# How can I calculate sig differences in win-loss?

• Jun 7th 2012, 08:53 AM
How can I calculate sig differences in win-loss?
Greetings, all...

Thus far, I've been unable to find guidance for my problem. It's psychology-related, but the application actually doesn't matter much, so I'll use a soda example.

I have Coke, Pepsi, Dr. Pepper, Mr. Pibb, Sprite, and Mountain Dew. I want to know which is the "best" soda. My way of determining this is by having people taste two of the sodas, and tell me which one they prefer. Each person only does one trial.

I have 300 taste-testers, and 15 comparison groups (e.g., Coke vs. Pepsi, Coke vs. Mountain Dew, etc.) Each comparison group has 20 taste-testers. For the sake of argument, pretend order doesn't matter (in each group, 10 had Soda 1 first, and 10 had Soda 2 first, and there were no order effects).

So, now I have a win-loss grid. Let's say Coke was favored 14 to 6 over Pepsi, Coke was favored 20-0 over Sprite, etc.

I'd like to do two things:
1) Analyze each comparison group to see if there was a significant difference in preference for one soda over the other, and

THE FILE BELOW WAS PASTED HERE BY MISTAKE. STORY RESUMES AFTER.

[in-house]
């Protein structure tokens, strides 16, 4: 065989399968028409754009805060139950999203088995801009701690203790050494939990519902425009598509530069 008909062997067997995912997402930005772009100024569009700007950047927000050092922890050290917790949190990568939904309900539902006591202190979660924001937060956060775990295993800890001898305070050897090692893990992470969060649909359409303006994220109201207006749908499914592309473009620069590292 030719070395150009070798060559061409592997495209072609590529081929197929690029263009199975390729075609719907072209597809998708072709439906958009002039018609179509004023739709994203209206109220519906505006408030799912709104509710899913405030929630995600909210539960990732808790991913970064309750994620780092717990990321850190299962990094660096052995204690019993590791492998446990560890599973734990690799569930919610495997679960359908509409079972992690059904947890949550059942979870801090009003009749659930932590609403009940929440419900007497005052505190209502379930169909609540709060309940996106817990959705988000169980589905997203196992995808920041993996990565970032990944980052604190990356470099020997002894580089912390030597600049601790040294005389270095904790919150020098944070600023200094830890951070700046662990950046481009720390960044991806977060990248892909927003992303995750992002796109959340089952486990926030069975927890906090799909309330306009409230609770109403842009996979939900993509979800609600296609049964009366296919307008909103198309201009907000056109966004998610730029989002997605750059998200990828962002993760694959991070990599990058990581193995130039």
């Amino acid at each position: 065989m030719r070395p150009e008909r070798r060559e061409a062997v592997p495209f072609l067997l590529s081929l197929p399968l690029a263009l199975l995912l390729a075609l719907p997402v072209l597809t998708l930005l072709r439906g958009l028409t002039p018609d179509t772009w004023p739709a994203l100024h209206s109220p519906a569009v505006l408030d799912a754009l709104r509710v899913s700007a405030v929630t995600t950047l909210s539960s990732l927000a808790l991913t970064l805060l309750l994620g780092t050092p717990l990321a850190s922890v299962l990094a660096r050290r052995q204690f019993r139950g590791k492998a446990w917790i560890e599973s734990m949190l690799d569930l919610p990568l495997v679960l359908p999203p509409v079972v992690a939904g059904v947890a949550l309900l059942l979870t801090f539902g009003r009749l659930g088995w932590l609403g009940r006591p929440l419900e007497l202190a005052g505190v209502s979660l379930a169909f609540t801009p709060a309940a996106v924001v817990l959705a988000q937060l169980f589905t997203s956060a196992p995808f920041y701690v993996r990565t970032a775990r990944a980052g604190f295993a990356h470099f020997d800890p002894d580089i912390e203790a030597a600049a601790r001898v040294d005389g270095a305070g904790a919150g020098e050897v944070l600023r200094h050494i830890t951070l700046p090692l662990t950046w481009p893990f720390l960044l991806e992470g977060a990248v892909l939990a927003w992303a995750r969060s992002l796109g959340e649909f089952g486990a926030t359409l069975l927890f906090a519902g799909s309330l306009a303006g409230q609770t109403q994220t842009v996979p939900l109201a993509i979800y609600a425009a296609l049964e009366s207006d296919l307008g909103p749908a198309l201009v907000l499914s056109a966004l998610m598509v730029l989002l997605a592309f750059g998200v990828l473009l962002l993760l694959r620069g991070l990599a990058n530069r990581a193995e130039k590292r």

2) See if there are statistically significant differences in overall preference between the beverages, by totaling the wins for each soda and comparing against each other.

Is either 1) or 2) doable, statistically? I'm working with SPSS, but I have access to SAS and MATLAB. It seems like it should be chi-square related, but my scenario has restricted options (i.e., it's a choice of 1 out of 2, not 1 out of 6). Maybe a flavor of regression will do the job?

The real experiment can't be done within-subjects because rather than soda, I'm asking people to read relatively long info packets, and pick the packet they like better; 6 of these packets would be too confusing for them. And I'd rather not do a strict between-subjects design, because I'd lose the "winner/loser" aspect of this.

Rodney
• Jun 7th 2012, 10:26 AM
SpringFan25
Re: How can I calculate sig differences in win-loss?
1) if people choose randomly when indifferent; then under the null (that people are indifferent) the number of "wins" for each beverage will follow a B(20,0.5) distribution; so you can test directly the number of wins in each cell of your grid.

2) i dont really understand what your trying to do here.
• Jun 8th 2012, 12:27 PM